Who are Yezidis?

By Dimitri Pir Bari

Yezidism (Ezidizm or ezdiati in Kurdish) is one of the most ancient and mysterious religions in the Near East. Those Kurds practising this religion speak Kurmanji, a Kurdish dialect. The historical territory of Kurdistan is now divided between four modern countries: Iraq, Iran, Turkey and Syria. Most Yezidis live in southern Kurdistan (Northern Iraq, the Sheikhan area near Mosul, the Sinjar mountains), southwestern Kurdistan (Northern Syria), northwestern Kurdistan (southeastern Turkey), as well as in Armenia, Georgia, Russia, the Ukraine, the USA, Germany and other countries of Western Europe. The total Yezidi population is more than one million.

There are different opinions about Yezidi origins. It seems that the most reliable evidence suggests that this religion arose on the foundation of ancient Indo-Iranian beliefs which were probably close to Indo-Aryan ones. But they were interlaced with ancient Mesopotamian religions. However, like any other religion, Yezidism developed and transformed. Yezidis historically lived in a political climate that often compelled them to hide their belief. They performed their ceremonies in secret and passed on the foundations of their religion, legends, cosmological ideas, holy texts and prayers from one generation to another orally.

Yezidism is monotheistic. Yezidis believe in a single God-Creator (Khude or Ezid), who had created the world, and in his seven angels. According to Yezidism, God is omnipresent and the whole world is subject to his will. The sacred texts say that good and evil form a single whole, like day and night. A central figure in Yezidism is Tawusi Malak (Malak Tawus, Angel-Peacock) who was created by God before the creation of the world and was set at the head of the other angels as a “ruler over the all”. Tawusi Malak embodies both light and darkness because everything in the world occurs according to the will of the God. The Yezidis believe that everything in the universe has its opposite: God created the sun and the moon, day and night, etc. To comprehend the essence of anything it is necessary to see its opposite.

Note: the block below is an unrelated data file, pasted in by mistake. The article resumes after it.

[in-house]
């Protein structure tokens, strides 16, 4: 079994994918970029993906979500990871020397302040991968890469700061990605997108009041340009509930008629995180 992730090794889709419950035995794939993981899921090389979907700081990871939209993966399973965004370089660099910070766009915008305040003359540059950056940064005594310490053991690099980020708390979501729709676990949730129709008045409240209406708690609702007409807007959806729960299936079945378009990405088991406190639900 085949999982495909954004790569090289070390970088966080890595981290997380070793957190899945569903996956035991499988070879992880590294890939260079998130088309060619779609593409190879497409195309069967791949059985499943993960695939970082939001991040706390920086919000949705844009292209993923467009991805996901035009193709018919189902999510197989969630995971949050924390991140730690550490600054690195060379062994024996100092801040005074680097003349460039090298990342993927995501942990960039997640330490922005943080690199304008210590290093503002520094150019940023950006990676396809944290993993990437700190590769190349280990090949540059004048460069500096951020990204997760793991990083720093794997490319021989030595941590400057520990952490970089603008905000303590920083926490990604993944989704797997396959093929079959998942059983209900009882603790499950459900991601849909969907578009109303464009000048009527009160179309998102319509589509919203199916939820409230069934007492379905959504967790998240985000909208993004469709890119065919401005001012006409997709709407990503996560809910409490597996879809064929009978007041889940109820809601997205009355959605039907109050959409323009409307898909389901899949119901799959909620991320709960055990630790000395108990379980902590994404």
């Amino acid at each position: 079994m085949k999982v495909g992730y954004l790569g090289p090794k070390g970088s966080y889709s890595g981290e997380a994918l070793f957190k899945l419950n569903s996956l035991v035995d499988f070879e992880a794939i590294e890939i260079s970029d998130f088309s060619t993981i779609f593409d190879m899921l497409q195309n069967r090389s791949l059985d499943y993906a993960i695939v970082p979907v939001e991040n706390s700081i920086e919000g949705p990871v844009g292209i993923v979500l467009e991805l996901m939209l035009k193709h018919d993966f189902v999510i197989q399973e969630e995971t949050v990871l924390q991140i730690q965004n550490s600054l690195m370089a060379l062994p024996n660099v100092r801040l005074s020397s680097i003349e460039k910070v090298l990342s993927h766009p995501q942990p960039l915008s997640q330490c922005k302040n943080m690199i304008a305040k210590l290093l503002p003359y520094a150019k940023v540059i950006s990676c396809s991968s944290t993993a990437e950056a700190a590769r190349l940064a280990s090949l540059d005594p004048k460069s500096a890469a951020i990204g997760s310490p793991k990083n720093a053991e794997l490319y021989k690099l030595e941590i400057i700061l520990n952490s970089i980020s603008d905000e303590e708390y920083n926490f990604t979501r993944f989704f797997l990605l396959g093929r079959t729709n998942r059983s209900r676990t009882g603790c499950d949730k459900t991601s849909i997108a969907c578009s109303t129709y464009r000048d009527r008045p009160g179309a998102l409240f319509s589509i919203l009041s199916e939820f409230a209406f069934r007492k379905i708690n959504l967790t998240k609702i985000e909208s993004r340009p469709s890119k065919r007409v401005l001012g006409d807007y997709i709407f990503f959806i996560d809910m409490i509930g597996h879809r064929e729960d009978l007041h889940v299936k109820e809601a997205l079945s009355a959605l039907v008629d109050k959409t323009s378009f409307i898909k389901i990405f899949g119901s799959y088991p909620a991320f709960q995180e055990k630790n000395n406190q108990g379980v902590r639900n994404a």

In addition to God the creator and his angels, the Yezidis believe in life after death, paradise and hell, reincarnation, doomsday, resurrection, and in the advent of a saviour with the name Sharfaddin.

An interesting Yezidi myth about the origins of mankind differs from those in Judaism and Islam. According to their own cosmogony, the Yezidis are descended not from Adam and Eve but from angels that had been created before the universe itself and from Adam. Thus, according to the myth, the ancestor of Yezidis came into the world as a result of combination of sources heavenly and terrestrial.

Most researchers see the roots of Yezidism in the pre-Zoroastrian cults of northwestern provinces of the Median Empire. Despite some common features that bring together Yezidism and Zoroastrianism (the cult of fire and the sun), they are not only different but even opposite. A very typical example is their different conceptions about good and evil. In Zoroastrianism good and evil are divided and there are two deities: Akhura Mazda (good) and Ankhro Manyu (evil). Evil in Yezidism is not personified, thus epithets given in other religions to an “evil spirit” are incomprehensible to Yezidis. They regard it as a great sin to name any of the angels using words “damned”, “fallen”, etc. According to the sacred texts nobody can oppose God because nothing can happen against its will. Therefore the Yezidis say about evil: “He who thinks often about evil may encounter it and prevent its disappearance”.